Friday, December 3, 2010

Making Trims From Scratch

I wanted to do a little post on how you can make your own trims!
Make your garments more authentic by creating your own trims. I love texture on clothes! Ruffles, bows, pleating, embroidery, flocking, embossing. These kinds of techniques can be done billions of ways. The type of fabric, weight, and color are all variables in how the technique will look. Consider scale, proportion and the over-all silhouette when you think about texture. Make sure your collection is balanced and there is variety but also a cohesiveness. 


Here is the trim that I decided to make in my own fabric for a simple little dress I'm making.

Store bought yellow box pleated trim
You can do it too! Use a disappearing fabric pen to mark off the width that you want the box pleats to be. I cut my fabric into 2 1/2'' strips and folded it in half and sewed the raw edges together with an overlock machine, so that the edges are finished and won't fray.

Then just tuck the box pleats on your straight stitch machine. I don't use pins. The trick is to keep your needle down whenever you lift up your foot. This way, the fabric won't move around on you. Lift the foot to its tallest height, make a nice tuck by lining up the marks that you made, put the foot down, and sew.  Keep doing this one box pleat after another. 


Sometimes I find it is easier to sew the first half of the box pleat and then the other half, rather than all at once. This way you only have to worry about keeping one tuck (or fold) lined up at a time.


Next you can apply the trim to your garment. Try layering it and pinning it on in different ways to decide how you like it the best. If you have a sketch, you can consult your sketch and watch as your design jumps off the page and into real life.

Remember, you can add in other trims or fabrics to create a feeling of depth. You can also layer different widths of the same trim. Every fabric will react differently, so make sure to find a fabric that will work well for what you want to do. Also, think about care instructions and the end-use of the garment. Does it need to be machine washable? If so, consider this when picking out your fabric and materials and also in the construction.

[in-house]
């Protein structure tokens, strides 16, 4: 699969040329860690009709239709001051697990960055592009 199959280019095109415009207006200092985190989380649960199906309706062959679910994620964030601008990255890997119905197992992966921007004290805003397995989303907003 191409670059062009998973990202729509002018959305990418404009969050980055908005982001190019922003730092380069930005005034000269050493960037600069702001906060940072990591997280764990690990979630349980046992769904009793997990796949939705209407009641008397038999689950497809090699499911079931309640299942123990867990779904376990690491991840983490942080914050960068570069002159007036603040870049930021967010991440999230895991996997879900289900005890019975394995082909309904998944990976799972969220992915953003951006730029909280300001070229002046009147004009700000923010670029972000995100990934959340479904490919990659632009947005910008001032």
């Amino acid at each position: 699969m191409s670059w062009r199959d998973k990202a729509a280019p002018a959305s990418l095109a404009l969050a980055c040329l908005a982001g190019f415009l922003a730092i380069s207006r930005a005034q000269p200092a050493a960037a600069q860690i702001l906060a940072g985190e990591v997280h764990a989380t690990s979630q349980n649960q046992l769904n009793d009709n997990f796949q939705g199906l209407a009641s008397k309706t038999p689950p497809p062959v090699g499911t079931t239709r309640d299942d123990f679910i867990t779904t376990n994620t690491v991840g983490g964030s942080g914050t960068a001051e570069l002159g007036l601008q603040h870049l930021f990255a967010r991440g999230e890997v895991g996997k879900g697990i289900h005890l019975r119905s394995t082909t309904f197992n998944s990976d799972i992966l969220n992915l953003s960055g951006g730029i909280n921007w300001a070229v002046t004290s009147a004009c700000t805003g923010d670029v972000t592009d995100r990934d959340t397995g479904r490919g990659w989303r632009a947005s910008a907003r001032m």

A lot of the clothes that I make are dry clean only. My goal for this little dress is for it to be hand washable or machine washable on a delicate cycle and then clothesline or air dry.


I am excited to hang out with an out of town fashion friend working on her master's at Parsons this weekend in downtown Omaha! Stay creative and indulge in some of your hobbies and passions this weekend! <3

Please leave any questions, comments or tips for making trims in the comments section!
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4 comments:

  1. Wow. As someone who still can't manage to thread a machine properly, I'm very impressed! It looks so professional, yet also not store-bought. Really nice. That blue is also one of my favorite colors :)

    This is my first visit to your blog and I'm curious, how did you get into this field? Have you been doing these kinds of things at home since you were small, or did you teach yourself at an older age?

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  2. Hey Heather!

    Thank you so much for your kind and thoughtful comments! Maybe I will have to do a post on how to thread different types of sewing machines! ;)

    As for your question, I am answering it in a blog post for everyone to read. !! yay !! <3

    Take care!
    Emma

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  3. Thanks for the instructions -- I want to try this!

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  4. Yaay!!! So glad! Let me know how it goes!! <3

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